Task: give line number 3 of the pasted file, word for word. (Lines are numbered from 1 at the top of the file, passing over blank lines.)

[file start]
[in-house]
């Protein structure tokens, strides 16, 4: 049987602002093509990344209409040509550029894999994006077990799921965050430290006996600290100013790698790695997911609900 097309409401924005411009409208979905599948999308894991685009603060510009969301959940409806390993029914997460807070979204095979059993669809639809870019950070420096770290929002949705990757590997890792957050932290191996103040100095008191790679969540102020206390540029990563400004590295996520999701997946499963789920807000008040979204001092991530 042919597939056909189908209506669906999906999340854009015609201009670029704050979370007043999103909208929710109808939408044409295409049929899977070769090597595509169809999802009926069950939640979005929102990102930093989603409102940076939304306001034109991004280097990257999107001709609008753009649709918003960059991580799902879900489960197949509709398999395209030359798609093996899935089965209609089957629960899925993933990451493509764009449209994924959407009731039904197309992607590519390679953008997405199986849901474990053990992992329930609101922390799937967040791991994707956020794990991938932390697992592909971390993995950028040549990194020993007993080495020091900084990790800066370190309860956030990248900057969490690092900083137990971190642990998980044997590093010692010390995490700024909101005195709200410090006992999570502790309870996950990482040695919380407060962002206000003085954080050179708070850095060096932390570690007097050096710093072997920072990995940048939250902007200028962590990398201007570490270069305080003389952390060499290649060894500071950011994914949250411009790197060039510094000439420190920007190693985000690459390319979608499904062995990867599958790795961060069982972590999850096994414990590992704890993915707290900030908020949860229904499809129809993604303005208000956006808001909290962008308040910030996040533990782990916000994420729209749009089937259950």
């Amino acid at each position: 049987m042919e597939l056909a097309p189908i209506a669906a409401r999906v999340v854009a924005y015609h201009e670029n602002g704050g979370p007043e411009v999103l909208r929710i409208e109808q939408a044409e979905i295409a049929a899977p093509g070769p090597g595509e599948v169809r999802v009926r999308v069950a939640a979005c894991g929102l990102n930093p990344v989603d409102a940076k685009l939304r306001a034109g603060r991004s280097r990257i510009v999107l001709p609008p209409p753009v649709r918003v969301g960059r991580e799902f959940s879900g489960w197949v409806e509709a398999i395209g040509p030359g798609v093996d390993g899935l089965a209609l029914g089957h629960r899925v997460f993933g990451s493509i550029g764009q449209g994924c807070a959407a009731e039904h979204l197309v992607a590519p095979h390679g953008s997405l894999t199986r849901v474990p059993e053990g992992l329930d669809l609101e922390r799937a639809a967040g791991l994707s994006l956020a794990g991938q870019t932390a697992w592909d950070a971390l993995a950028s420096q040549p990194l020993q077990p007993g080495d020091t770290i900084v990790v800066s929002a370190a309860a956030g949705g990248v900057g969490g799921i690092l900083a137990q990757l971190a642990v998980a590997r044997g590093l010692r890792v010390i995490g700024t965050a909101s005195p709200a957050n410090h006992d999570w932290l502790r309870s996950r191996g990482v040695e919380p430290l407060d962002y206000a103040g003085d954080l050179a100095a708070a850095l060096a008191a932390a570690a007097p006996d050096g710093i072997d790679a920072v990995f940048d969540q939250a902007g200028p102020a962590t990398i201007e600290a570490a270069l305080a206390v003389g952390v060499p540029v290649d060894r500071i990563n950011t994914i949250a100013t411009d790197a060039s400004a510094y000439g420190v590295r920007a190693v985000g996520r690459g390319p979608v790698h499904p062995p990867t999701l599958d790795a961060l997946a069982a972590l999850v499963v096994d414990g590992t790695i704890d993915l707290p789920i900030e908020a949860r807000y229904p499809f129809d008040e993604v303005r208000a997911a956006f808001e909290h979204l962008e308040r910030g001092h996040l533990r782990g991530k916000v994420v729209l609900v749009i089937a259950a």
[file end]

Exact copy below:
């Amino acid at each position: 049987m042919e597939l056909a097309p189908i209506a669906a409401r999906v999340v854009a924005y015609h201009e670029n602002g704050g979370p007043e411009v999103l909208r929710i409208e109808q939408a044409e979905i295409a049929a899977p093509g070769p090597g595509e599948v169809r999802v009926r999308v069950a939640a979005c894991g929102l990102n930093p990344v989603d409102a940076k685009l939304r306001a034109g603060r991004s280097r990257i510009v999107l001709p609008p209409p753009v649709r918003v969301g960059r991580e799902f959940s879900g489960w197949v409806e509709a398999i395209g040509p030359g798609v093996d390993g899935l089965a209609l029914g089957h629960r899925v997460f993933g990451s493509i550029g764009q449209g994924c807070a959407a009731e039904h979204l197309v992607a590519p095979h390679g953008s997405l894999t199986r849901v474990p059993e053990g992992l329930d669809l609101e922390r799937a639809a967040g791991l994707s994006l956020a794990g991938q870019t932390a697992w592909d950070a971390l993995a950028s420096q040549p990194l020993q077990p007993g080495d020091t770290i900084v990790v800066s929002a370190a309860a956030g949705g990248v900057g969490g799921i690092l900083a137990q990757l971190a642990v998980a590997r044997g590093l010692r890792v010390i995490g700024t965050a909101s005195p709200a957050n410090h006992d999570w932290l502790r309870s996950r191996g990482v040695e919380p430290l407060d962002y206000a103040g003085d954080l050179a100095a708070a850095l060096a008191a932390a570690a007097p006996d050096g710093i072997d790679a920072v990995f940048d969540q939250a902007g200028p102020a962590t990398i201007e600290a570490a270069l305080a206390v003389g952390v060499p540029v290649d060894r500071i990563n950011t994914i949250a100013t411009d790197a060039s400004a510094y000439g420190v590295r920007a190693v985000g996520r690459g390319p979608v790698h499904p062995p990867t999701l599958d790795a961060l997946a069982a972590l999850v499963v096994d414990g590992t790695i704890d993915l707290p789920i900030e908020a949860r807000y229904p499809f129809d008040e993604v303005r208000a997911a956006f808001e909290h979204l962008e308040r910030g001092h996040l533990r782990g991530k916000v994420v729209l609900v749009i089937a259950a």